CUYAHOGA FALLS — It's not every day you hear an adult encourage a teen to text and drive. In fact, it is safe to say that this is a rare occurrence.

But at Cuyahoga Valley Christian Academy on Oct. 1, Andy Brown of Drive Team could be heard encouraging teens in the parking lot to use their cell phones while they drove around the parking lot. "Keep texting!" he'd occasionally call out.

Before any parents become alarmed, the teens were closely supervised while they were driving golf carts around cones in the parking lot, and Brown's purpose was to teach the students how easy it was to hit something while distracted.

The activities were part of a series of activities under Safe Decisions, which coincided with CVCA's Homecoming week. Jill Gaba, who helps coordinate Safe Decisions Week with State Farm Insurance, said this is the first year the program has been at CVCA. Safe Decisions started last year at the Nordonia Hills and Aurora school districts.

Gaba shared the following teen driving statistics:

• Motor vehicle crashes are the No. 1 cause of death among teens in the U.S.

• In the United States, the fatal crash rate per mile driven for 16- to 19-year-olds is nearly three times the rate for drivers ages 20 and over.

• The crash fatality rate (crash fatalities/100,000 population) is highest for 16- and 17-year-olds within the first six months after getting their license – and remains high through age 24.

• In 2016, 55 percent of the deaths of teenage passengers in passenger vehicles occurred in vehicles driven by another teenager.

The texting and driving station wasn't the only activity in which the teens could participate. There also was a skid golf cart. Perry Dangerfield, also from Drive Team, said these carts were designed to simulate what it would be like to drive a vehicle that had, for example, skidded on ice.

Dangerfield himself was teaching teens about visibility from a large vehicle such as a semi. One by one, teens were invited into the semi to see how many of the 15 cones set up around the rig they could see through the windows and in the mirrors. This not only highlights what a truck driver can see, but where the blindspots are, Dangerfield said. This aims to help teen drivers how the safely navigate the roads when a semi is nearby.

Inside the school's library, students had a chance to wear goggles that simulated visual impairment while they attempted to toss rubber rats in a cauldron. Another activity was a driving simulation using virtual reality.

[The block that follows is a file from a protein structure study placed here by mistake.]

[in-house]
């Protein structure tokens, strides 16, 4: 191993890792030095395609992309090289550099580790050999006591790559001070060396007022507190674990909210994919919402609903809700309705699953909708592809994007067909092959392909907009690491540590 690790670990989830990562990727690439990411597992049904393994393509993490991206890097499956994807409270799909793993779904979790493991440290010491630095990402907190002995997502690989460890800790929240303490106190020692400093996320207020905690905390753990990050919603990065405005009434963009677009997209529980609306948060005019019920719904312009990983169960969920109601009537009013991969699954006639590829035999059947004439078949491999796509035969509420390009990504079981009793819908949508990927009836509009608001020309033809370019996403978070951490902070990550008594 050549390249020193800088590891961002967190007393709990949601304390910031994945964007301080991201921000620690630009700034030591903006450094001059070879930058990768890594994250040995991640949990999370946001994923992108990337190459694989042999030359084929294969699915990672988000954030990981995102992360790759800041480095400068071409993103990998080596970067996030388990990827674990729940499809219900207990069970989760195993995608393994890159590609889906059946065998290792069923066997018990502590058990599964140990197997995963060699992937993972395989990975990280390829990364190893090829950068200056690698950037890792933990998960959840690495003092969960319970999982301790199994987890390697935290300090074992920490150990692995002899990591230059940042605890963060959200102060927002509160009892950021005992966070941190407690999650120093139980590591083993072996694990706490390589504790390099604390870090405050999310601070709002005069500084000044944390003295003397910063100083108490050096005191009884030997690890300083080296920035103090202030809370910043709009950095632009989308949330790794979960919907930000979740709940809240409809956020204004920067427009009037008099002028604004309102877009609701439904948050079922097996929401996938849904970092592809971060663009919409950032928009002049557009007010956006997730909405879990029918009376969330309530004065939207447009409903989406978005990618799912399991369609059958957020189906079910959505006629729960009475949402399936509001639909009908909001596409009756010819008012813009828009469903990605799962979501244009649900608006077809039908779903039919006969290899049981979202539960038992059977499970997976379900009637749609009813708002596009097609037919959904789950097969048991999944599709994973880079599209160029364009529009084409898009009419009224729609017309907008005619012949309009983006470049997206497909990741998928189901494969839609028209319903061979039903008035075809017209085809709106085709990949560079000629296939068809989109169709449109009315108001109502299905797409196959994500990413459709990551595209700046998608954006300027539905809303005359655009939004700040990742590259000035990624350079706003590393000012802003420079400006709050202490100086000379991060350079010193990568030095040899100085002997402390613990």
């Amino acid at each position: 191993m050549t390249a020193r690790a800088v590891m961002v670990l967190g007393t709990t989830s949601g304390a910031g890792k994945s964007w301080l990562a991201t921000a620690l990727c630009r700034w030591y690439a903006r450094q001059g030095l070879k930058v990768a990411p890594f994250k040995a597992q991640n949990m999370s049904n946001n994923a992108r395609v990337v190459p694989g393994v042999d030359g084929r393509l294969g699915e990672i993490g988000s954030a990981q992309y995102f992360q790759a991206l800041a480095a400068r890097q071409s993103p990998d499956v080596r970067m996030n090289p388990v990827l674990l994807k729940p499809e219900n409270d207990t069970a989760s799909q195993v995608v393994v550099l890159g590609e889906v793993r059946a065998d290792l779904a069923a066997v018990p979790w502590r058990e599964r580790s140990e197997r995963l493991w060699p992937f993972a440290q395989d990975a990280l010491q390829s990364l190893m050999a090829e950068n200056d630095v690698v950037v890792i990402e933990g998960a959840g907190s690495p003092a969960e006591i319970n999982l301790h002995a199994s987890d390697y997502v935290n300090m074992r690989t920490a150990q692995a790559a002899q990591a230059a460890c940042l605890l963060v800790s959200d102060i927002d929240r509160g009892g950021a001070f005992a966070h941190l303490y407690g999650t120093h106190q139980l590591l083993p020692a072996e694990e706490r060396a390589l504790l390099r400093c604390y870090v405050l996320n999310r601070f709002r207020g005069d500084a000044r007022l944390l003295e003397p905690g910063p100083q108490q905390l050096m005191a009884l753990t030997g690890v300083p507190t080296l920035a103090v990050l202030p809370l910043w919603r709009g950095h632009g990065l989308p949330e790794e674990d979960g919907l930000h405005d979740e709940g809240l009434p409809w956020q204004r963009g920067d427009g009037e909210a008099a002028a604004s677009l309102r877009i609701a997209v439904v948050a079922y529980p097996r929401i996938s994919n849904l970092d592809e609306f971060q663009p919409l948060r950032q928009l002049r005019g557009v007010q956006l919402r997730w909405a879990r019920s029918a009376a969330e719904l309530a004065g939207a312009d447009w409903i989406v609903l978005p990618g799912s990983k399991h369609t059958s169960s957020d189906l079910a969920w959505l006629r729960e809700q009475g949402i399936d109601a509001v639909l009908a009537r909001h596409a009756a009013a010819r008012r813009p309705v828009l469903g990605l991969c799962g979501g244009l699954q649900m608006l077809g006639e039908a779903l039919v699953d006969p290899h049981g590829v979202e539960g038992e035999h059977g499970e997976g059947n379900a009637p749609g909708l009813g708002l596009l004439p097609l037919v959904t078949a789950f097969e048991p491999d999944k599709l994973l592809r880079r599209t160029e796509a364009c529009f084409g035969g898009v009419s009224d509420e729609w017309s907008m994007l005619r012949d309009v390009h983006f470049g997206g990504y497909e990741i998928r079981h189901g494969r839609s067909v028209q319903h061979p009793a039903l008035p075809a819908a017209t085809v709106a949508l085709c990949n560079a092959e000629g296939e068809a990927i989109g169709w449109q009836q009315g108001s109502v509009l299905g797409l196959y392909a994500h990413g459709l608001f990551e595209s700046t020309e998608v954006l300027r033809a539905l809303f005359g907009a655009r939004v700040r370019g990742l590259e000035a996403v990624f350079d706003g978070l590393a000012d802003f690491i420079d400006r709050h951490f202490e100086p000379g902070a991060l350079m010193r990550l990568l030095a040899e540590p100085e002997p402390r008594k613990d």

"I was driving using a virtual reality simulator," said Luke Slabaugh, a 14-year-old freshman from Stow. "I did pretty good, I got an 85, and I didn't hit any cones."

The biggest takeaway from the day's activities? "Don't use your phone while driving," Slabaugh said.

Students also could see how their chances of getting into a vehicular accident increased or decreased depending on factors such as the number of passengers in a car and whether they were driving in the daytime or at night.

"I liked the drunk goggles," said Adam Dietrich, 17, a senior from Hudson. "It showed me what an impaired situation is like. It's not smart, you can seriously hurt others or yourself."

Ben Shetler, a 17-year-old senior from Twinsburg, said that he liked the skid cart.

"They don't really teach you that in your driver's ed classes, what to do should you hit a skid," Shetler said. "My parents taught me how, but a lot of people I know weren't taught how to get out of a skid."

Heidi Deane, the Ohio education and outreach coordinator, said that she hoped that both adults and teens would come away with important messages from the week. She was invited to address the students Oct. 2.

"I hope the adults know that they are the No. 1 influencers in our teen drivers," Deane said. "They will notice what you do. I hope the teens, I want so many things, but I hope they understand the crash risks for them, especially the first few years."

Deane said every person in a car — the passengers as well as the driver — have a job.

"That job is to make sure everyone is wearing a seat belt," Deane said. "For passengers, it's not being a distracting passenger. Drivers need to be 100 percent focused on the road. Everyone needs to be prepared to speak up."

There were also activities Sept. 30 and Oct. 2, leading to the Homecoming festivities scheduled for Oct. 4.

Reporter April Helms can be reached at 330-541-9423, ahelms@recordpub.com, or @AprilKHelms_RPC